Probably the best place to fish for Mackinaw or other types of trout on the lake. Zephyr Cove offers steep shelves where you can troll for Macky’s. If the Macky’s aren’t biting, it also offers underwater boulder fields where brown and rainbow trout hide in the shade of the boulders. They can be lured out or brought out with bait. Zephyr Cove may be the eastern shore known for “spring-break” like beach parties, but the locals know it as a haven for off-shore fishing and perfect trolling conditions. This is a great spot during light wind conditions. The winds come predominantly from the west. On windy days when you are in a boat off-shore fishing, you will constantly be battling the wind and being pushed into the shore.

 

South Lake Tahoe(Camp Richardson)

Camp Richardson Lake Tahoe
Source: camprichardson.com

a series of shelves offer trolling for Mackinaw Trout at depths up to 200 feet. The key with the trolling is that your rig is staying within 10 feet of the bottom where the fish sit. This is a technical place because of the steep drop offs which get even steeper the further north west you head towards Emerald bay. The payout is amazing. Any kind of trolling requires knowledge of a topographic underwater map and a depth finder. An angler needs to be skilled enough to tighten or slacken the line with the depths. Camp Richardson and the south eastern shores of Lake Tahoe are a better choice for trolling or any off-shore fishing in a boat when conditions are windy on the lake. Unlike the eastern shore where predominant winds from the west will have you battling just to stay off the shore, south and eastern Lake Tahoe are more protected by the mountainside from the wind. Captains of the charter boats often travel here or Emerald bay, a bit further north to be protected from the wind by the western shores.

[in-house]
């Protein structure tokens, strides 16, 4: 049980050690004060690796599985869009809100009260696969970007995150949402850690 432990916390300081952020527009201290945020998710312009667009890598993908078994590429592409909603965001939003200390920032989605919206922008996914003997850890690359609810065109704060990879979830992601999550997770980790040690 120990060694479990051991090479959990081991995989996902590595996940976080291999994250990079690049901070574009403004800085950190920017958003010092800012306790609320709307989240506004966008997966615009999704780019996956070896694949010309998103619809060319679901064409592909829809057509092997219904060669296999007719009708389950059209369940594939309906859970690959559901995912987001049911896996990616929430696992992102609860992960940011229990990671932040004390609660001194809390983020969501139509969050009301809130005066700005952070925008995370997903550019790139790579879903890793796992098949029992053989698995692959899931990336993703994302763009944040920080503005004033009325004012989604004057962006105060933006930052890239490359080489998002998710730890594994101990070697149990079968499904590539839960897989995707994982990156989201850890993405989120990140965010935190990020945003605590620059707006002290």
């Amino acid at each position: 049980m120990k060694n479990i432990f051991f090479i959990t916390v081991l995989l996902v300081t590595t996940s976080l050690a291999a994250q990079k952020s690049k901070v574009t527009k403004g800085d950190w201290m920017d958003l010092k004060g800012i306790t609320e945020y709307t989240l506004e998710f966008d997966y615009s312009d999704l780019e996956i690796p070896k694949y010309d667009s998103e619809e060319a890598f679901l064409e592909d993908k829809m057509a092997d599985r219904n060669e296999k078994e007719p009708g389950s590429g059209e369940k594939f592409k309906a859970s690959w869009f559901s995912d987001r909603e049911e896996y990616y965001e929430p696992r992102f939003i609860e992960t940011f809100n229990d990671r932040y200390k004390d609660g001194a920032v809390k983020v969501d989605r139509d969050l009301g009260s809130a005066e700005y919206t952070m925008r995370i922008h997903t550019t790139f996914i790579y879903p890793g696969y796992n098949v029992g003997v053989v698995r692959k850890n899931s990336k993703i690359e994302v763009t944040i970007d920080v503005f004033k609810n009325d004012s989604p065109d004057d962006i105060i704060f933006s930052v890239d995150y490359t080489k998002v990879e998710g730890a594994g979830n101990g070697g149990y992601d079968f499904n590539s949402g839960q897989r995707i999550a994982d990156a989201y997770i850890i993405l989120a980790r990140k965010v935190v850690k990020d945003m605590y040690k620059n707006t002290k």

Emerald Bay

Emerald Bay Lake Tahoe

From highway 89 at Inspiration Point, it is easy to understand why Emerald Bay is the crown jewel of Lake Tahoe. The clarity of the Lake Tahoe waters and the turquoise colors offer amazing views from the water. Huge boulder fields make this a good spot for shore fishing for browns and rainbow trout. It is generally level underwater and not great for trolling for Mackinaw. The views and awesome island in the middle of the bay make this a must visit in the boat even if you stick with the shallow water lure fishing.

Crystal Bay Point

The underwater cliffs off of Crystal Bay point are legendary for Mackinaw Fishing and trolling. Just be careful for the wrecks or dragging your line into rocks. The underwater cliffs are relatively close to the shore and then fan out towards the middle for the lake extending several hundred yards. These cliffs can be trolled in serpentine or across.

Cave Rock

Shore fishing can be done here year round and your will get a great view of the cave tunnel that is iconic on the east side of the lake. There is also a boat ramp here which can be used for a modest fee. Picnic tables and shore fishing round this site out all with a beautiful westward view of the snow capped mountains across the expanse of the lake.

Kings Beach

The self described “funky beach town that never changes”. Kings Beach is a slower moving tourist town compared to the glitz and glamour of South Lake Tahoe at stateside. Kings Beach offers great shore fishing where many small streams enter the lake. Some of the largest and most impressive beaches are in Kings and is surrounded by plenty of hiking and walking trails if the fish just aren’t biting. Shore fishing can be accomplished with lures and anglers can catch hard to find browns and rainbows as well as bait for Salmon near the stream mouths. Also, there are several private and public piers and docks that allow fish to be caught near rockier underwater terrain. This is a great place to through in real life moving minnow or crustacean rigs where these fish and creatures drt from shady spot to shady spot between the rocks.